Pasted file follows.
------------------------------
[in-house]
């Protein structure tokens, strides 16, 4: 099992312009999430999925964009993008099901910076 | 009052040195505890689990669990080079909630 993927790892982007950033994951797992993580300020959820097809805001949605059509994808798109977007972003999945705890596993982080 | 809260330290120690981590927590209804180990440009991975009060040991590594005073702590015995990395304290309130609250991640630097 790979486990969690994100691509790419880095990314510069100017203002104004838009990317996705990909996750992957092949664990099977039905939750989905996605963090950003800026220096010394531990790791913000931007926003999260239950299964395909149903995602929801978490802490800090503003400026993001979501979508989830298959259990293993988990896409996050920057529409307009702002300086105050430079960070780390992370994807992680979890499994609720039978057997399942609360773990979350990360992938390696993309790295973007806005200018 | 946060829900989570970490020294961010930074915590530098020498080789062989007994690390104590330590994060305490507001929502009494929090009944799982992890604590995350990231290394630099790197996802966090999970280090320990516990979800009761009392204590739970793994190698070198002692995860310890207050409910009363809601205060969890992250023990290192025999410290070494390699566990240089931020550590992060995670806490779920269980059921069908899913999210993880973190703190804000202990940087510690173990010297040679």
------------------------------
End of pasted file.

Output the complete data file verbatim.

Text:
[in-house]
């Protein structure tokens, strides 16, 4: 099992312009999430999925964009993008099901910076 | 009052040195505890689990669990080079909630 993927790892982007950033994951797992993580300020959820097809805001949605059509994808798109977007972003999945705890596993982080 | 809260330290120690981590927590209804180990440009991975009060040991590594005073702590015995990395304290309130609250991640630097 790979486990969690994100691509790419880095990314510069100017203002104004838009990317996705990909996750992957092949664990099977039905939750989905996605963090950003800026220096010394531990790791913000931007926003999260239950299964395909149903995602929801978490802490800090503003400026993001979501979508989830298959259990293993988990896409996050920057529409307009702002300086105050430079960070780390992370994807992680979890499994609720039978057997399942609360773990979350990360992938390696993309790295973007806005200018 | 946060829900989570970490020294961010930074915590530098020498080789062989007994690390104590330590994060305490507001929502009494929090009944799982992890604590995350990231290394630099790197996802966090999970280090320990516990979800009761009392204590739970793994190698070198002692995860310890207050409910009363809601205060969890992250023990290192025999410290070494390699566990240089931020550590992060995670806490779920269980059921069908899913999210993880973190703190804000202990940087510690173990010297040679």